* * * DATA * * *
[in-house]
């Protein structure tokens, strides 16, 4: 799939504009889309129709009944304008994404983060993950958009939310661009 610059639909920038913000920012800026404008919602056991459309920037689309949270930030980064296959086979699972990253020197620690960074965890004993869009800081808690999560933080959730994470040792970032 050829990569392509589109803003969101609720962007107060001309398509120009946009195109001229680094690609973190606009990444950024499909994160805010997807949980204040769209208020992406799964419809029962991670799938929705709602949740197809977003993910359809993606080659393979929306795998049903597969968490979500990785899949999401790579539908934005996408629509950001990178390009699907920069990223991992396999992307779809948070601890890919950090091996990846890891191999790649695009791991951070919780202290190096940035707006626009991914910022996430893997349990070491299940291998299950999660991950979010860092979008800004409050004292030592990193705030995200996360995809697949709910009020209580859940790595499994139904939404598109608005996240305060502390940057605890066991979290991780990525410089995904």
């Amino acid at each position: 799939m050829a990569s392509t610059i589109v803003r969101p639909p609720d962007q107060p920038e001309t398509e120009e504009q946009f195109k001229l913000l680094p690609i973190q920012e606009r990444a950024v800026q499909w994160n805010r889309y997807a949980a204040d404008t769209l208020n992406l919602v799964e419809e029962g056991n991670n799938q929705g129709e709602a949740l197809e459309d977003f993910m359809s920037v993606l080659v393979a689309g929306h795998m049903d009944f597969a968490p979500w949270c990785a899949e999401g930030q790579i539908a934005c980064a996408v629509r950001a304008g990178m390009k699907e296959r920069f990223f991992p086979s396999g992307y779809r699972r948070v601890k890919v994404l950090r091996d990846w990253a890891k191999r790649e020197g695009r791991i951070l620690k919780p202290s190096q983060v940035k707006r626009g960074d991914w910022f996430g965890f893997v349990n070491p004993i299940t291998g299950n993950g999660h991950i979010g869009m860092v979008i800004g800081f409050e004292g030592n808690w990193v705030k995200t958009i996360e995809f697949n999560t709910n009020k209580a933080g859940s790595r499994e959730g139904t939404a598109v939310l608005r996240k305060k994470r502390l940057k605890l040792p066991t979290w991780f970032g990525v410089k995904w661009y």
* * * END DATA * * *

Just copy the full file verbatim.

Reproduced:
[in-house]
């Protein structure tokens, strides 16, 4: 799939504009889309129709009944304008994404983060993950958009939310661009 610059639909920038913000920012800026404008919602056991459309920037689309949270930030980064296959086979699972990253020197620690960074965890004993869009800081808690999560933080959730994470040792970032 050829990569392509589109803003969101609720962007107060001309398509120009946009195109001229680094690609973190606009990444950024499909994160805010997807949980204040769209208020992406799964419809029962991670799938929705709602949740197809977003993910359809993606080659393979929306795998049903597969968490979500990785899949999401790579539908934005996408629509950001990178390009699907920069990223991992396999992307779809948070601890890919950090091996990846890891191999790649695009791991951070919780202290190096940035707006626009991914910022996430893997349990070491299940291998299950999660991950979010860092979008800004409050004292030592990193705030995200996360995809697949709910009020209580859940790595499994139904939404598109608005996240305060502390940057605890066991979290991780990525410089995904």
């Amino acid at each position: 799939m050829a990569s392509t610059i589109v803003r969101p639909p609720d962007q107060p920038e001309t398509e120009e504009q946009f195109k001229l913000l680094p690609i973190q920012e606009r990444a950024v800026q499909w994160n805010r889309y997807a949980a204040d404008t769209l208020n992406l919602v799964e419809e029962g056991n991670n799938q929705g129709e709602a949740l197809e459309d977003f993910m359809s920037v993606l080659v393979a689309g929306h795998m049903d009944f597969a968490p979500w949270c990785a899949e999401g930030q790579i539908a934005c980064a996408v629509r950001a304008g990178m390009k699907e296959r920069f990223f991992p086979s396999g992307y779809r699972r948070v601890k890919v994404l950090r091996d990846w990253a890891k191999r790649e020197g695009r791991i951070l620690k919780p202290s190096q983060v940035k707006r626009g960074d991914w910022f996430g965890f893997v349990n070491p004993i299940t291998g299950n993950g999660h991950i979010g869009m860092v979008i800004g800081f409050e004292g030592n808690w990193v705030k995200t958009i996360e995809f697949n999560t709910n009020k209580a933080g859940s790595r499994e959730g139904t939404a598109v939310l608005r996240k305060k994470r502390l940057k605890l040792p066991t979290w991780f970032g990525v410089k995904w661009y």